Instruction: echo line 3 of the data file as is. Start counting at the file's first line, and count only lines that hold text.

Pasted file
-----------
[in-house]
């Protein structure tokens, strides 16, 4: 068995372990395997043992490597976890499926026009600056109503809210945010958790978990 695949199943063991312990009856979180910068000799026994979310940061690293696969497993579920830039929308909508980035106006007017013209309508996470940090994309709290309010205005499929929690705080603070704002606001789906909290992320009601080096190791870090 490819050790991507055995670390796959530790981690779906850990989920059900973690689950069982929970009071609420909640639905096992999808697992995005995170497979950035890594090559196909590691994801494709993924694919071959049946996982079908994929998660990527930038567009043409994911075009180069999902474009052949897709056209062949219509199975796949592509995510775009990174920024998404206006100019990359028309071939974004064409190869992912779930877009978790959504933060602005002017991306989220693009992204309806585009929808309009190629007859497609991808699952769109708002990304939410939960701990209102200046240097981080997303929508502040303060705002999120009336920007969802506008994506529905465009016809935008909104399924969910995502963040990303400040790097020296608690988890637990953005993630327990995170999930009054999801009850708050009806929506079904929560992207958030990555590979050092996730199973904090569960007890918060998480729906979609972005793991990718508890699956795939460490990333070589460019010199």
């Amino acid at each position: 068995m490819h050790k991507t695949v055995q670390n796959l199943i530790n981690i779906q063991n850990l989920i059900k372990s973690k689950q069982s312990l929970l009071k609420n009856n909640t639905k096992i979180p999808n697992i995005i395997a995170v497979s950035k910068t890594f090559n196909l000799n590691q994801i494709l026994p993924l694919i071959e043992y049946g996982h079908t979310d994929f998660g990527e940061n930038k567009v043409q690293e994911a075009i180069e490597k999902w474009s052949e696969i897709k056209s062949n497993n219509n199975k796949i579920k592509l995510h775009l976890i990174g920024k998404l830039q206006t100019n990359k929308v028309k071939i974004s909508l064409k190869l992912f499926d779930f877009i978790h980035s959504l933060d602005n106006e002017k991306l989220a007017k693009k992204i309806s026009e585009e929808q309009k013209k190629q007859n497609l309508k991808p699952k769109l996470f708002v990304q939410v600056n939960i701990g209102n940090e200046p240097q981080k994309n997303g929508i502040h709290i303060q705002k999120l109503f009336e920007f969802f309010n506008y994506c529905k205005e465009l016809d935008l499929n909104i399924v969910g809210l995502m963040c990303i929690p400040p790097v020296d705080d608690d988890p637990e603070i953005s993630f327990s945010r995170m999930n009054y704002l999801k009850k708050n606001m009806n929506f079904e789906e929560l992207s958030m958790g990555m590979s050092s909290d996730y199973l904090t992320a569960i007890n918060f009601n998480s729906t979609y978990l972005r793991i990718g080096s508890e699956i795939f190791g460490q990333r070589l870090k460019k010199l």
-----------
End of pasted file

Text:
């Amino acid at each position: 068995m490819h050790k991507t695949v055995q670390n796959l199943i530790n981690i779906q063991n850990l989920i059900k372990s973690k689950q069982s312990l929970l009071k609420n009856n909640t639905k096992i979180p999808n697992i995005i395997a995170v497979s950035k910068t890594f090559n196909l000799n590691q994801i494709l026994p993924l694919i071959e043992y049946g996982h079908t979310d994929f998660g990527e940061n930038k567009v043409q690293e994911a075009i180069e490597k999902w474009s052949e696969i897709k056209s062949n497993n219509n199975k796949i579920k592509l995510h775009l976890i990174g920024k998404l830039q206006t100019n990359k929308v028309k071939i974004s909508l064409k190869l992912f499926d779930f877009i978790h980035s959504l933060d602005n106006e002017k991306l989220a007017k693009k992204i309806s026009e585009e929808q309009k013209k190629q007859n497609l309508k991808p699952k769109l996470f708002v990304q939410v600056n939960i701990g209102n940090e200046p240097q981080k994309n997303g929508i502040h709290i303060q705002k999120l109503f009336e920007f969802f309010n506008y994506c529905k205005e465009l016809d935008l499929n909104i399924v969910g809210l995502m963040c990303i929690p400040p790097v020296d705080d608690d988890p637990e603070i953005s993630f327990s945010r995170m999930n009054y704002l999801k009850k708050n606001m009806n929506f079904e789906e929560l992207s958030m958790g990555m590979s050092s909290d996730y199973l904090t992320a569960i007890n918060f009601n998480s729906t979609y978990l972005r793991i990718g080096s508890e699956i795939f190791g460490q990333r070589l870090k460019k010199l």